I Want to Believe.
For many of us, it isn’t hard to believe in the paranormal. From bumps in the night, to eerily convincing déjà vu, to the feeling that we know about something before it happens, the supernatural has been an integral part of many of the world’s cultures from ancient times through the present day.
And yet even in our post-Enlightenment world, where modern scientific advancements continually disprove long-held convictions about magic and the like, why is it that so many people choose to keep believing?
The more skeptical among us often write off believers as less intelligent, blinded by a backwards faith, or simply more gullible in the way they process and understand the world, but is it really just a type of person who chooses to accept the supernatural?
Researchers set out to classify what makes a person more likely to believe in the paranormal, and they traced it down to this specific character trait.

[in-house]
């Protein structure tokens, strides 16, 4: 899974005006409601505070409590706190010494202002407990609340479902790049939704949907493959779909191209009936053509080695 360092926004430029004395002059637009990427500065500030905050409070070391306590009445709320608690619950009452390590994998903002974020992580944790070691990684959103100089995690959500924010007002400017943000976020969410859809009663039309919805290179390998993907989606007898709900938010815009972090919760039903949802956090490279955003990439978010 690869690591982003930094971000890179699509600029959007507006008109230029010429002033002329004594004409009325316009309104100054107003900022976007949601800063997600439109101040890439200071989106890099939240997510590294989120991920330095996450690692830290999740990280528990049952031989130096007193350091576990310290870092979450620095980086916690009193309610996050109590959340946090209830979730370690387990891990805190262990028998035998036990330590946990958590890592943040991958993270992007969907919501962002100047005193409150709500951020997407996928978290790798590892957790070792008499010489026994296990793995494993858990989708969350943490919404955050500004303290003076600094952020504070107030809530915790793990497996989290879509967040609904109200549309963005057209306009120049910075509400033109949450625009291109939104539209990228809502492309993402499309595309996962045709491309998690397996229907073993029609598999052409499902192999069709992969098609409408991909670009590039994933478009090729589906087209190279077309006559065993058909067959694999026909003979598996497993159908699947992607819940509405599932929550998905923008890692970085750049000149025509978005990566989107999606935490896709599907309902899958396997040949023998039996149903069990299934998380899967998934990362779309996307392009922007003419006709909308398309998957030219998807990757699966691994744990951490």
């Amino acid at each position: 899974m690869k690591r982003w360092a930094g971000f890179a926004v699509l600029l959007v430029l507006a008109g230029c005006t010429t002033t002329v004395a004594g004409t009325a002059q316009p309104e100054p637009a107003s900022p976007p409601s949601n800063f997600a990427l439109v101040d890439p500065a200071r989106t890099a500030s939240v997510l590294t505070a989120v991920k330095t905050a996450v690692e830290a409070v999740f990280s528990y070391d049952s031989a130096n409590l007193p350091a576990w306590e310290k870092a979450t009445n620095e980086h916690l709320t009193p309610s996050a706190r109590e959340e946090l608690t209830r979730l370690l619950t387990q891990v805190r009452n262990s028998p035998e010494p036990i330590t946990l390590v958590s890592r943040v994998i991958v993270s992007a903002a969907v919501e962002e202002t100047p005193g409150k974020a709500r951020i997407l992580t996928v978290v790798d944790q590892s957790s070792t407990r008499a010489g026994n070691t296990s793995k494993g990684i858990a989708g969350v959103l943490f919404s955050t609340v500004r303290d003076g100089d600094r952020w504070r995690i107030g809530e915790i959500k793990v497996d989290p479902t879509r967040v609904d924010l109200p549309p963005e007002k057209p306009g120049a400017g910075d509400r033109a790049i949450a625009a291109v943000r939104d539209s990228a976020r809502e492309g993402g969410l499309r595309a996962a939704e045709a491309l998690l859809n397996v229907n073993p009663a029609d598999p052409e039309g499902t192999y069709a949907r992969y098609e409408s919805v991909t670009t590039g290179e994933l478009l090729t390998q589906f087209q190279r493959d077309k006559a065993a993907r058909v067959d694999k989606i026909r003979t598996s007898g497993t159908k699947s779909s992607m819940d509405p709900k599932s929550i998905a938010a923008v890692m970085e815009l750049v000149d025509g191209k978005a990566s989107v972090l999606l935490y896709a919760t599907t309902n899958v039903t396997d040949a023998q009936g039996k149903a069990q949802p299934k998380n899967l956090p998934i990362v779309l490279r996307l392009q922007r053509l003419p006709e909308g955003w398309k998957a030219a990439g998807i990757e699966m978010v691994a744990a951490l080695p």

According to two Gallup polls, about 26% of Americans believe in “clairvoyance/ the power of the mind to know the past and predict the future.” 73% have at least one paranormal belief.
Results were collected via phone interviews with 1,002 American adults. Other responses worth noting were that 41% believe in ESP, 37% believe in haunted houses, and 25% believe in astrology. Christians were more likely to believe in the paranormal than non-Christians (75% vs. 66%).
Regardless of the numbers, scientific evidence has never been able to find any proof of such paranormal phenomena, which has left critical skeptics stereotyping believers as a certain type of individual who is more susceptible to such fanciful convictions.
As this new study points out, however, the biggest difference between believers and non-believers can be traced down to one personality trait, and it isn’t their intelligence.